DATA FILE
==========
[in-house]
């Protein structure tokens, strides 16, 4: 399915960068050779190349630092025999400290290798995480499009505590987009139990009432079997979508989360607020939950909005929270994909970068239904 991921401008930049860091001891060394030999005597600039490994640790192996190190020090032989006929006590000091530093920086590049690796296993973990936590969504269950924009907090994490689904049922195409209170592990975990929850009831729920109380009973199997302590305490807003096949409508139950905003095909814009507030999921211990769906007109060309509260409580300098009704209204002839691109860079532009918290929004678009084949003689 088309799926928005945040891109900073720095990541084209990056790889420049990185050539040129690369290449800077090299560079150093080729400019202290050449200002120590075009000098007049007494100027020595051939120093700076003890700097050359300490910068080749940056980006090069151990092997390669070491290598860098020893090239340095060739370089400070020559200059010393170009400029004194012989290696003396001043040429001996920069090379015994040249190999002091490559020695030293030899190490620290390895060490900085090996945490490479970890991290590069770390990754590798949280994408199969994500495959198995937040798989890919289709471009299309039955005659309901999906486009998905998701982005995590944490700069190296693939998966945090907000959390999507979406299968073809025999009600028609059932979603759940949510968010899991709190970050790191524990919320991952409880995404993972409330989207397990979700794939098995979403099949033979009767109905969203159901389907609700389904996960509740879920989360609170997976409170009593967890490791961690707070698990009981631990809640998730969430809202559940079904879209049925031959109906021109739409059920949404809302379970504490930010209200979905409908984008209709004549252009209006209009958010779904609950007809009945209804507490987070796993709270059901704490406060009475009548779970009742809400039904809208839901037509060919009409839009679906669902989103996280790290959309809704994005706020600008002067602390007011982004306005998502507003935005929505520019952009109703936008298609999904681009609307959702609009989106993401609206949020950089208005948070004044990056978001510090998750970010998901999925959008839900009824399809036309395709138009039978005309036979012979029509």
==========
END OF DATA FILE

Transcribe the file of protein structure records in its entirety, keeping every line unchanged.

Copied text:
[in-house]
């Protein structure tokens, strides 16, 4: 399915960068050779190349630092025999400290290798995480499009505590987009139990009432079997979508989360607020939950909005929270994909970068239904 991921401008930049860091001891060394030999005597600039490994640790192996190190020090032989006929006590000091530093920086590049690796296993973990936590969504269950924009907090994490689904049922195409209170592990975990929850009831729920109380009973199997302590305490807003096949409508139950905003095909814009507030999921211990769906007109060309509260409580300098009704209204002839691109860079532009918290929004678009084949003689 088309799926928005945040891109900073720095990541084209990056790889420049990185050539040129690369290449800077090299560079150093080729400019202290050449200002120590075009000098007049007494100027020595051939120093700076003890700097050359300490910068080749940056980006090069151990092997390669070491290598860098020893090239340095060739370089400070020559200059010393170009400029004194012989290696003396001043040429001996920069090379015994040249190999002091490559020695030293030899190490620290390895060490900085090996945490490479970890991290590069770390990754590798949280994408199969994500495959198995937040798989890919289709471009299309039955005659309901999906486009998905998701982005995590944490700069190296693939998966945090907000959390999507979406299968073809025999009600028609059932979603759940949510968010899991709190970050790191524990919320991952409880995404993972409330989207397990979700794939098995979403099949033979009767109905969203159901389907609700389904996960509740879920989360609170997976409170009593967890490791961690707070698990009981631990809640998730969430809202559940079904879209049925031959109906021109739409059920949404809302379970504490930010209200979905409908984008209709004549252009209006209009958010779904609950007809009945209804507490987070796993709270059901704490406060009475009548779970009742809400039904809208839901037509060919009409839009679906669902989103996280790290959309809704994005706020600008002067602390007011982004306005998502507003935005929505520019952009109703936008298609999904681009609307959702609009989106993401609206949020950089208005948070004044990056978001510090998750970010998901999925959008839900009824399809036309395709138009039978005309036979012979029509």